There was an authentic air of celebration among those in attendance for the birthday bash of Jean Fernandez. The surprise and delight on her face when she entered the Diamond View Outpatient Clinic was memorable.
Living to be a hundred years old is an accomplishment in its own right, but Mrs. Jean BoucherFernandez has lived these many years with gusto and a flair for adventure.
She had a good start in life and credits that to coming from a good family. She adds that discipline and hard work developed character in her and her siblings.
“You know, if you didn’t behave, you got the black belt. That’s why we all turned out so good; that’s the secret.” she said.
“We worked back in those days.” She said. “When we were old enough to do something, we did it.”
Upon graduating from St. Michael’s Catholic School, Fernandez enrolled in nursing school. After finishing the program in 1943, she joined the Army as a lieutenant.
At completion of basic training, Fernandez received orders to join the 179th U.S. Army General Hospital at Rouen in Northern France.
The journey proved to be a difficult one. Footlockers belonging to Fernandez and the rest of the women got held up in England. Those lockers held all of their infantry equipment: Helmets, gas masks, sleeping bags, mess kits and cargo belts.
As a result, the women lived for weeks on end wearing the uniform they arrived in: heels, nylons, skirt, blouse and jacket. This was their ensemble from the moment they disembarked by climbing down a rope ladder onto landing craft, and from there they trekked through the sea to the sandy beach.
Upon arrival Fernandez and the other women pitched their tents in a murky cow pasture. She remembers using sticks to pry her heeled shoes out of the mud and waking up in the morning to find that her cot had sunk in the ooze while she slept. Soon her nylons were as black as coal.
Many more delays and hardships ensued before reaching her destination.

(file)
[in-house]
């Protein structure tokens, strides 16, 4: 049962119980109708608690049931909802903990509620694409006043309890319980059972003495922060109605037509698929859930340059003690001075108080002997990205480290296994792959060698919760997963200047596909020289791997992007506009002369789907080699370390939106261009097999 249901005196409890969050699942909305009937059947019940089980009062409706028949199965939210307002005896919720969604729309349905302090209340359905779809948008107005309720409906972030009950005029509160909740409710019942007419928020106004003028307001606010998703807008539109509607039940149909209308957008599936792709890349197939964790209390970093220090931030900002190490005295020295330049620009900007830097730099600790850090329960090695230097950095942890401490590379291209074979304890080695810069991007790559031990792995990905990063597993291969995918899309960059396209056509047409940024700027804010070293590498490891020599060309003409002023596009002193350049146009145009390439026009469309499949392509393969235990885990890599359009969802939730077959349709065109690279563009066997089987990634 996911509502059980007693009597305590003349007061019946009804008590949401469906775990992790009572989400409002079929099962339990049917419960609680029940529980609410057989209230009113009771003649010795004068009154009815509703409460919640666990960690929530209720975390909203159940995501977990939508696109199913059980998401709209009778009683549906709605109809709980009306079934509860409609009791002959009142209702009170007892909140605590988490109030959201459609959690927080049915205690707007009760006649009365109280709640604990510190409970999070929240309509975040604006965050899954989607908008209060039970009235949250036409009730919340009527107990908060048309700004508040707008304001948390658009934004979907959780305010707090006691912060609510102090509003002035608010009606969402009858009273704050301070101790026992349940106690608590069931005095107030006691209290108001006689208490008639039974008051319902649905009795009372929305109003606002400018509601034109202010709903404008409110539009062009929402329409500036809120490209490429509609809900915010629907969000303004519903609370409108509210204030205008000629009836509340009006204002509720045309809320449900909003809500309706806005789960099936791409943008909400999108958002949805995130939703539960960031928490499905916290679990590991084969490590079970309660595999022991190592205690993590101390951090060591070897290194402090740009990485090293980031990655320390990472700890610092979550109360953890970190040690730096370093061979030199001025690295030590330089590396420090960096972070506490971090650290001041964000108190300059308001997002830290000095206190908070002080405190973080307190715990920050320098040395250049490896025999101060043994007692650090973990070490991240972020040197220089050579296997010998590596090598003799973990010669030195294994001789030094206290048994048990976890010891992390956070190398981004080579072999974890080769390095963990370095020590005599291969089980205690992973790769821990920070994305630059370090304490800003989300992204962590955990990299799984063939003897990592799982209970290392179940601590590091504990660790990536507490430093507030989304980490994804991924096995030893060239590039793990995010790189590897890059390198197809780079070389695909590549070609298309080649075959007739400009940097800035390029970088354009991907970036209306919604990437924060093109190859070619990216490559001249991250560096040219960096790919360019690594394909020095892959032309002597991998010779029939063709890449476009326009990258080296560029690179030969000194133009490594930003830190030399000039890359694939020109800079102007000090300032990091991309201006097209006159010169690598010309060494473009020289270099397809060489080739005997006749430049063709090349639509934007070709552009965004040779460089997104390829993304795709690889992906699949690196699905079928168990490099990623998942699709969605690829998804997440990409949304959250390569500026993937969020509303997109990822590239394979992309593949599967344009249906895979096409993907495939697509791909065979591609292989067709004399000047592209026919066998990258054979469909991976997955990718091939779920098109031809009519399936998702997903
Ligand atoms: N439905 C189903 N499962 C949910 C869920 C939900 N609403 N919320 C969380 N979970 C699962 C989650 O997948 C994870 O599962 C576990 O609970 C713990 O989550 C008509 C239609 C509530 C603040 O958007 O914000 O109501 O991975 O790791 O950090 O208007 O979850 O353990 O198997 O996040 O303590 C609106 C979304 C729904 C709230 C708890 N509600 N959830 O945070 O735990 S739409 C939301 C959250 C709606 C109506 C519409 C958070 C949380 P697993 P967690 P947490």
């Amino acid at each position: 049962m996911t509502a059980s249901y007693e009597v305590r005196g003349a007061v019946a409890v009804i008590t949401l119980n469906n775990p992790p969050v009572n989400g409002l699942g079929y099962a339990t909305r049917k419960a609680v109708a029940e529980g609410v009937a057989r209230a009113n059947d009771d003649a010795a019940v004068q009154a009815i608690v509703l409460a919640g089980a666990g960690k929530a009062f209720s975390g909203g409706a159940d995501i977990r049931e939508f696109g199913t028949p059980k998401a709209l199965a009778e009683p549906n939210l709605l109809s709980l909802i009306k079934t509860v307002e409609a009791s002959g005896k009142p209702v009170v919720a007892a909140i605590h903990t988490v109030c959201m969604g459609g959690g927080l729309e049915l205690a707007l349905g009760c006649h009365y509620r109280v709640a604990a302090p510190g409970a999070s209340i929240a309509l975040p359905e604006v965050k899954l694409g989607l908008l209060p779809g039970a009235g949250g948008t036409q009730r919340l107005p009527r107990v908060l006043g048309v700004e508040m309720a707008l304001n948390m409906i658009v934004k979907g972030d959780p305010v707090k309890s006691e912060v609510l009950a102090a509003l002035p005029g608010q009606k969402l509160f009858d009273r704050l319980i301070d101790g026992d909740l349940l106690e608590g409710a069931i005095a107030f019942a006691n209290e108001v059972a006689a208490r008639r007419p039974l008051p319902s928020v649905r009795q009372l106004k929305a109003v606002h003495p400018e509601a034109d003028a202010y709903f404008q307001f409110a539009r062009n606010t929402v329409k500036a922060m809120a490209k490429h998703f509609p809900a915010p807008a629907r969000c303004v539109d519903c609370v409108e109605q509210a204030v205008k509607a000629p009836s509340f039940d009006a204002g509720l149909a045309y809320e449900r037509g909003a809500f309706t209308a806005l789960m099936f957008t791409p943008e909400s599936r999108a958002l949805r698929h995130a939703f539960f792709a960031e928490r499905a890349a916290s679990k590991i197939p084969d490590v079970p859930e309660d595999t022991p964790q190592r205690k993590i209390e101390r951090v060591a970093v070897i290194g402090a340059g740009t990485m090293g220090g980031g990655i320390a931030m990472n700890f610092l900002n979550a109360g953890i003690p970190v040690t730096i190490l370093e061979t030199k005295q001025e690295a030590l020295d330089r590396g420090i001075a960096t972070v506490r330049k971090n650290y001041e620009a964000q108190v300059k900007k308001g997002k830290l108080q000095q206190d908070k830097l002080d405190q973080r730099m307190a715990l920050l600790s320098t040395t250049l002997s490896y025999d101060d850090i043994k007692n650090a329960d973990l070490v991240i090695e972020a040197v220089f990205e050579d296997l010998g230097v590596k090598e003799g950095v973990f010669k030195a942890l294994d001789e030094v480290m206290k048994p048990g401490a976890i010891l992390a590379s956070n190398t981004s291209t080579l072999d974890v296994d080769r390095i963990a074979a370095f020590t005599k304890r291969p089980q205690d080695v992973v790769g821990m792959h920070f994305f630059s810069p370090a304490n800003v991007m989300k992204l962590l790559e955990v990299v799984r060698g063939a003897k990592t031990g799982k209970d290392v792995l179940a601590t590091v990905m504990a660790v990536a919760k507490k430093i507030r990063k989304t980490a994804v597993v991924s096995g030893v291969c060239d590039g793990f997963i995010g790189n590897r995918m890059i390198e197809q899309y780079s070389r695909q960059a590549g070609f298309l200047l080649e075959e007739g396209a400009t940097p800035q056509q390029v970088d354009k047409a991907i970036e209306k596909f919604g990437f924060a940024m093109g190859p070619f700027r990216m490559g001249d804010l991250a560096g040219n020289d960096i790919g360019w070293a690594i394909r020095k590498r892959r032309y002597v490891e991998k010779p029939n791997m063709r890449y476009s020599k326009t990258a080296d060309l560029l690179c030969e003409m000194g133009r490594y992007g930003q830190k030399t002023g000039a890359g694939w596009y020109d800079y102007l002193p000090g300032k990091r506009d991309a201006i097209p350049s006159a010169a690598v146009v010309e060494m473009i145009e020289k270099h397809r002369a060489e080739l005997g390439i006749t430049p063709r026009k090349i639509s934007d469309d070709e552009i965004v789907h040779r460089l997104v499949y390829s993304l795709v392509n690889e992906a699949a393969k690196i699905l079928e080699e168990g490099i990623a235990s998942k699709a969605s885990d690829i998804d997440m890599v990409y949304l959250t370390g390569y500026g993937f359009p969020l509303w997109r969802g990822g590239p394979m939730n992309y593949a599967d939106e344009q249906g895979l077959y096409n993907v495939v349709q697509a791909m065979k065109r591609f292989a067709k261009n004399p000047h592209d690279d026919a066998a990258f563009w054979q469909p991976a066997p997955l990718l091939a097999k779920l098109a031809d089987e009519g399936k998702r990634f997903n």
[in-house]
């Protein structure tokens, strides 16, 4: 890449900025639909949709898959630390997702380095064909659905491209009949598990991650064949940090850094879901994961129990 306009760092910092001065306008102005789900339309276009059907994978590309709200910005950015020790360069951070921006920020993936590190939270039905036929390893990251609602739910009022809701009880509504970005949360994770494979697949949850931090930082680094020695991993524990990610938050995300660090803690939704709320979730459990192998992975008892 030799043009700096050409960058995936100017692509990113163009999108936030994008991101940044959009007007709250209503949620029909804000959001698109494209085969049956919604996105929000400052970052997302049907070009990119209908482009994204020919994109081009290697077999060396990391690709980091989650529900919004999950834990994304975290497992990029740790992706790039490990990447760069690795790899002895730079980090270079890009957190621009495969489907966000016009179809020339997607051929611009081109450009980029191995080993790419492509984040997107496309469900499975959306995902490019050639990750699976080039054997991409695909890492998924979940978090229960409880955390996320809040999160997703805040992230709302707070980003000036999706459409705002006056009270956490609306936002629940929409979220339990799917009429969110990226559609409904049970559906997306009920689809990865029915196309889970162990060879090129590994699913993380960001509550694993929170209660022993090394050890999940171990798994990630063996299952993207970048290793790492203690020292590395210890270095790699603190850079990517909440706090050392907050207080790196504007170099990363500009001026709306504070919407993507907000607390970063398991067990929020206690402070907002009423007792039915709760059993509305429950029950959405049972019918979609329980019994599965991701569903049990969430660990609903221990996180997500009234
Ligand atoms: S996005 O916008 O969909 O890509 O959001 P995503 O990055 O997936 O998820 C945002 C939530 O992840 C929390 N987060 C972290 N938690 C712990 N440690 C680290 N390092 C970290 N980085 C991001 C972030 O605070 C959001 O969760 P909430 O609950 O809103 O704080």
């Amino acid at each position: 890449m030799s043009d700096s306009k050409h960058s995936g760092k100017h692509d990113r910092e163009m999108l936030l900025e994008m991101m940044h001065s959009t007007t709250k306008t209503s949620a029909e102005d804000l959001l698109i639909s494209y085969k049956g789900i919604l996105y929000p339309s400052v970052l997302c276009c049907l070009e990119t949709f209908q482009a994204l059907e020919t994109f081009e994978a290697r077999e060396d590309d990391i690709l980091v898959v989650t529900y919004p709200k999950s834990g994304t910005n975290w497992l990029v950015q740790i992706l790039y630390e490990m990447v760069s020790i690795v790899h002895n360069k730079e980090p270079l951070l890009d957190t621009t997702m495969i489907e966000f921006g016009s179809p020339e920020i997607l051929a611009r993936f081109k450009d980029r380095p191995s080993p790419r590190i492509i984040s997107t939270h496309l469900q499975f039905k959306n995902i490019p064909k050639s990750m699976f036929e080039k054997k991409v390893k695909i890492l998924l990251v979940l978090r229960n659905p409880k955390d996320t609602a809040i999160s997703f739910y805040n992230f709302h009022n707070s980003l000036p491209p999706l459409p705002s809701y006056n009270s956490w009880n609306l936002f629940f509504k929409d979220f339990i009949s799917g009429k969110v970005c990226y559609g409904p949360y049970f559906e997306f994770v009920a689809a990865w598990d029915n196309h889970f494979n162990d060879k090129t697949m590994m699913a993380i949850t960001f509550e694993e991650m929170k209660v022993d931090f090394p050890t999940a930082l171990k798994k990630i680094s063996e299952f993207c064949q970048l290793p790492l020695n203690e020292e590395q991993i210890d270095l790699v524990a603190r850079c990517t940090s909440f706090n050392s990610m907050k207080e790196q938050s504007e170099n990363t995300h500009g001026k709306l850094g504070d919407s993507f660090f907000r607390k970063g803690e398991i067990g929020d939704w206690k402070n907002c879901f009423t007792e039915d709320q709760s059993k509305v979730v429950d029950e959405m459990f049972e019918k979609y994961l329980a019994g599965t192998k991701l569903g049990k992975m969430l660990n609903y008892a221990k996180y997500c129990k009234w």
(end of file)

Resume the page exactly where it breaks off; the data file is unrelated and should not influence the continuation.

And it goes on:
The Army General Hospital was a cloistered nuns hospital in its previous life. She recalls working 12 hour shifts there. “We got some young ones, young Americans. They were all freaked out and shell shocked. The colonel put them on the fifth floor. This was during the Battle of the Bulge with the bombs and the planes going full blast. Those kids started jumping out of the windows. I was running around pulling them back in.” She said.
Fernandez had a lot more to say during her birthday party, and she kept the two dozen or so admirers who attended the celebration enraptured with her tales or laughing, in turns.
Her reception is a fitting one: Hugs were bestowed, speeches made and thanks were given as Christina Burr, the writer/editor of My Life My Story shared highlights from Fernandez’s legacy writing.
My Life My Story is a special program at the Reno VA Medical center that helps record military biographies of veterans. In addition to honoring their service and memorializing their experiences, the histories enable clinical staff to better meet the health needs of each veteran.
Public Affairs officer for the VA Sierra Nevada Health Care System, Glenna Smith introduced many prominent guests to Fernandez: Officer Hoover, councilmembers Brian Moore and Mendy Schuster, the Mayor of Susanville, Kevin Stafford and Congressman Doug La Malfa. La Malfa presented Fernandez with a plaque to commemorate the event.
Fernandez was attended by her smiling registered nurse, Deborah Hulsey, while a chaplain hailing from Reno spoke a moving prayer over Fernandez.
Other surprises were in store for Fernandez as well. Birthday wishes had arrived from far and wide including many from St. Lo in Normandy, France, thanking her for her service and congratulating her on becoming a centenarian.
Also, Fernandez is nostalgic about her helmet. She recalls donning it during baths in Normandy and was never quite sure what had become of it. During her birthday party U.S. Department of Affairs Public Officer Glenna Smith revealed she discovered it had been at a relative’s home in Hawaii these many years. Turns out, it was a favorite prop of the children during their youth, and they wore it during childhood games.
Fernandez held court inspiring attendees with her warmth and wit. As is her style, the veteran gave back more than she received.